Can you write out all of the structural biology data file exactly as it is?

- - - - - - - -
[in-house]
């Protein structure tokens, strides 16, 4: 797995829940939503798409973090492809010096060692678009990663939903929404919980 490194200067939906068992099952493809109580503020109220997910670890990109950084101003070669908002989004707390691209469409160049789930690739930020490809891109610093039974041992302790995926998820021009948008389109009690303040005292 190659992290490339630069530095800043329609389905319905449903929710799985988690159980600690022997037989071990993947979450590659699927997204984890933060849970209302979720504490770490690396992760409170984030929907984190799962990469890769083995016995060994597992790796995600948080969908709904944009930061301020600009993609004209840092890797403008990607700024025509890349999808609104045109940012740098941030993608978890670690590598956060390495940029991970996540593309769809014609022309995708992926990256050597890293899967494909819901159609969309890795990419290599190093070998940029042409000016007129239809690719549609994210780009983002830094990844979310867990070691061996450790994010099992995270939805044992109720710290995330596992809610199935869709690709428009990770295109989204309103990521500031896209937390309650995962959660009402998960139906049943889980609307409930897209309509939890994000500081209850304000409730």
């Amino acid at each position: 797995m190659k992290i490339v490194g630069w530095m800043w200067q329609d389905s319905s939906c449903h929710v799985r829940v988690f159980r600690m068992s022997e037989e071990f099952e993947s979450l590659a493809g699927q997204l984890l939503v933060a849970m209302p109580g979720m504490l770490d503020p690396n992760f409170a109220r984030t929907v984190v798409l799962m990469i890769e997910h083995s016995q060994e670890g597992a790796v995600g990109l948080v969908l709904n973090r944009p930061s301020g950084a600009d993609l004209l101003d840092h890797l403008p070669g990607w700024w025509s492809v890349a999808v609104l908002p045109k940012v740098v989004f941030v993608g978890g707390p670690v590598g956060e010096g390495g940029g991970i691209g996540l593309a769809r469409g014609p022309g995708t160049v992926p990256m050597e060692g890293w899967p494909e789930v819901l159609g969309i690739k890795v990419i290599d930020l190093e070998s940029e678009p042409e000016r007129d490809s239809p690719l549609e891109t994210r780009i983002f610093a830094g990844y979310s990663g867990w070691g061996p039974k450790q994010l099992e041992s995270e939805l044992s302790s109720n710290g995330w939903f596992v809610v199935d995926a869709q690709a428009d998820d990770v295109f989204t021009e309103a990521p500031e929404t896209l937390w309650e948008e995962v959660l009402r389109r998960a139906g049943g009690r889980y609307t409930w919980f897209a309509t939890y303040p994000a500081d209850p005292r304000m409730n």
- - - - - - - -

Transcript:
[in-house]
């Protein structure tokens, strides 16, 4: 797995829940939503798409973090492809010096060692678009990663939903929404919980 490194200067939906068992099952493809109580503020109220997910670890990109950084101003070669908002989004707390691209469409160049789930690739930020490809891109610093039974041992302790995926998820021009948008389109009690303040005292 190659992290490339630069530095800043329609389905319905449903929710799985988690159980600690022997037989071990993947979450590659699927997204984890933060849970209302979720504490770490690396992760409170984030929907984190799962990469890769083995016995060994597992790796995600948080969908709904944009930061301020600009993609004209840092890797403008990607700024025509890349999808609104045109940012740098941030993608978890670690590598956060390495940029991970996540593309769809014609022309995708992926990256050597890293899967494909819901159609969309890795990419290599190093070998940029042409000016007129239809690719549609994210780009983002830094990844979310867990070691061996450790994010099992995270939805044992109720710290995330596992809610199935869709690709428009990770295109989204309103990521500031896209937390309650995962959660009402998960139906049943889980609307409930897209309509939890994000500081209850304000409730």
């Amino acid at each position: 797995m190659k992290i490339v490194g630069w530095m800043w200067q329609d389905s319905s939906c449903h929710v799985r829940v988690f159980r600690m068992s022997e037989e071990f099952e993947s979450l590659a493809g699927q997204l984890l939503v933060a849970m209302p109580g979720m504490l770490d503020p690396n992760f409170a109220r984030t929907v984190v798409l799962m990469i890769e997910h083995s016995q060994e670890g597992a790796v995600g990109l948080v969908l709904n973090r944009p930061s301020g950084a600009d993609l004209l101003d840092h890797l403008p070669g990607w700024w025509s492809v890349a999808v609104l908002p045109k940012v740098v989004f941030v993608g978890g707390p670690v590598g956060e010096g390495g940029g991970i691209g996540l593309a769809r469409g014609p022309g995708t160049v992926p990256m050597e060692g890293w899967p494909e789930v819901l159609g969309i690739k890795v990419i290599d930020l190093e070998s940029e678009p042409e000016r007129d490809s239809p690719l549609e891109t994210r780009i983002f610093a830094g990844y979310s990663g867990w070691g061996p039974k450790q994010l099992e041992s995270e939805l044992s302790s109720n710290g995330w939903f596992v809610v199935d995926a869709q690709a428009d998820d990770v295109f989204t021009e309103a990521p500031e929404t896209l937390w309650e948008e995962v959660l009402r389109r998960a139906g049943g009690r889980y609307t409930w919980f897209a309509t939890y303040p994000a500081d209850p005292r304000m409730n």